Australia iron ore industry: after the boom, beyond the bust
WRU: Snake oils
WRU: A world of debt
WRU: China’s precarious future
China energy rebalancing: revolution or evolution?
China at a financial crossroad
WRU: The seeds of China’s M&A
WRU: Economics’ failure
RMB internationalization: the Hong Kong offshore RMB center (Part 2)
RMB Internationalization: a bumpy ride (Part I)
RMB internationalization is a relatively new project initiated by the head of the Chinese Central Bank Mr Zhou Xiaochuan back in 2009. The inclusion of RMB has recently been granted to be part of the IMF currency basket. The goals of this article are firstly to analyze the factors leading to the process of “currency internationalization” and secondly to evaluate where the RMB internationalization currently stands
WRU: The price of morality
“Moral argument tries to appeal to a capacity for impartial motivation which is supposed to be present in all of us. Unfortunately it may be deeply buried, and in some cases it may not be present at all. In any case it has to compete with powerful selfish motives, and other personal motives that may not be so selfish, in its bid for control of our behavior. The difficulty of justifying morality is not that there is only one human motive, but that there are so many.” – Thomas Nagel
China’s global M&Ms trade war
The continuous decrease of China’s industrial indexes in recent months has made China’s economic slowdown increasingly obvious. This decrease results from a declining share of investments in GDP, the will of government to shift its economic model toward more domestic consumption, services and higher value added industries, but also the […]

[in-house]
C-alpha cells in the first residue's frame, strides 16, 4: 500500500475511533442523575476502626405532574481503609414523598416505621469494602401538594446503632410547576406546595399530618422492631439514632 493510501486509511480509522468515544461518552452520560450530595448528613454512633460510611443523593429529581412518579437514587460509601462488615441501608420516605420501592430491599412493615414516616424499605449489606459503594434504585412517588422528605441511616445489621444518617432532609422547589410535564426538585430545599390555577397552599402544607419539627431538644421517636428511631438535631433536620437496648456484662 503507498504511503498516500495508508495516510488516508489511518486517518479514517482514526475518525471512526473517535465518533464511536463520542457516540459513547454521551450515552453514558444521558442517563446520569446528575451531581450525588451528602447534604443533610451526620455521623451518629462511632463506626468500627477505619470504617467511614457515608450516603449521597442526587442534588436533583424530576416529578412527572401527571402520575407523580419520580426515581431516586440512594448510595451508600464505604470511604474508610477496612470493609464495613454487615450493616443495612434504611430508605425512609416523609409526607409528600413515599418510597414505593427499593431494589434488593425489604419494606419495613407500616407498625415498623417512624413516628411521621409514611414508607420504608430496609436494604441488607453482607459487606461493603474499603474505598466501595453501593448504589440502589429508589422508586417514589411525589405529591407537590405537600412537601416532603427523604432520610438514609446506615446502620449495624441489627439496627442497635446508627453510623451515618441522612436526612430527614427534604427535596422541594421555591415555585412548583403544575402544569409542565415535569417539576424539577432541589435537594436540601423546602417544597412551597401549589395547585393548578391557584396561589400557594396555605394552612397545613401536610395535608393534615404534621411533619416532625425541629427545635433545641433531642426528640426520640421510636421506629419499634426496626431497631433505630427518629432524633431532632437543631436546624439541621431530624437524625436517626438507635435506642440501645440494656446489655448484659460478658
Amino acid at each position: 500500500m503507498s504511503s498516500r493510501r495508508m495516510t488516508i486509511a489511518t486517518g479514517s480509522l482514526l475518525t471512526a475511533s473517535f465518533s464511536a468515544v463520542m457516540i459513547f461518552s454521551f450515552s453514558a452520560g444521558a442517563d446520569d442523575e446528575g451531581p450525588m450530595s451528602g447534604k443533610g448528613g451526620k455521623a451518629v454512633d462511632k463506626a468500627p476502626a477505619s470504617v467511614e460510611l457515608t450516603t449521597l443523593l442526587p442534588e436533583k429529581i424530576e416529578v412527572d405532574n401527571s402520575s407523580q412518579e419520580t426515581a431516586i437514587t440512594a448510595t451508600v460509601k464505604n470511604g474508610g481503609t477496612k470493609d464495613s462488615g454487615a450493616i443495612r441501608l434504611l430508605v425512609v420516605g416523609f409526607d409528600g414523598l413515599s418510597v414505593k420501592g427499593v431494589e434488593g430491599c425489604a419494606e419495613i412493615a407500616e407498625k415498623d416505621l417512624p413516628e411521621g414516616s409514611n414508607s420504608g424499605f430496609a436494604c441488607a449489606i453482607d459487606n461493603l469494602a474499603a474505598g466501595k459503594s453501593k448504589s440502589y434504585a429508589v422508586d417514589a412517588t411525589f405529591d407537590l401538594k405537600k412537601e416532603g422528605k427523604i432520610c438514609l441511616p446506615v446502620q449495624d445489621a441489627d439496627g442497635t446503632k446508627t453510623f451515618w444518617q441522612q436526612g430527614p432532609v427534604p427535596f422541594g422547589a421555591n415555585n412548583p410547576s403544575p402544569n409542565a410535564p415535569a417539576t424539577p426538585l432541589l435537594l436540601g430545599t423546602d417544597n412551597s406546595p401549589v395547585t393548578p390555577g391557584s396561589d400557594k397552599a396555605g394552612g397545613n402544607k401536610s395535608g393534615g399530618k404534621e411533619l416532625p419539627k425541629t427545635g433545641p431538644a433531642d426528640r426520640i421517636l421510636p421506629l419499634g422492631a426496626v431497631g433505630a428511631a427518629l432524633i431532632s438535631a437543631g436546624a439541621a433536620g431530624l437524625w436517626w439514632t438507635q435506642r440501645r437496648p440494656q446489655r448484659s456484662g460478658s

WRU: Lost in translation (on China)
WRU: China’s slowdown impact
“Arrogance is a killer, and wearing ambition on one’s sleeve can have the same effect. There is a fine line between arrogance and self-confidence. Legitimate self-confidence is a winner. The true test of self-confidence is the courage to be open—to welcome change and new ideas regardless of their source. Self-confident people aren’t afraid to have their views challenged. They relish the intellectual combat that enriches ideas.” Jack Welch
WRU: All hell China
“If the Communist Party can’t take sufficient political reform in five or ten years, it could miss the chance entirely. As scholars, we always say it’s better to have reform than revolution, but in Chinese history this cycle repeats itself. Mao said we have to get rid of the cycle, but right now we’re still in it. This is very worrying.” – Lifan Zhang, 2015
WRU: War is nuclear
“We have men of science, too few men of God. We have grasped the mystery of the atom and rejected the Sermon on the Mount. The world has achieved brilliance without conscience. Ours is a world of nuclear giants and ethical infants. We know more about war than we know about peace, more about killing than we know about living. If we continue to develop our technology without wisdom or prudence, our servant may prove to be our executioner.” – Omar Bradley
WRU: Creative destruction?
WRU: Globalization with Western characteristics?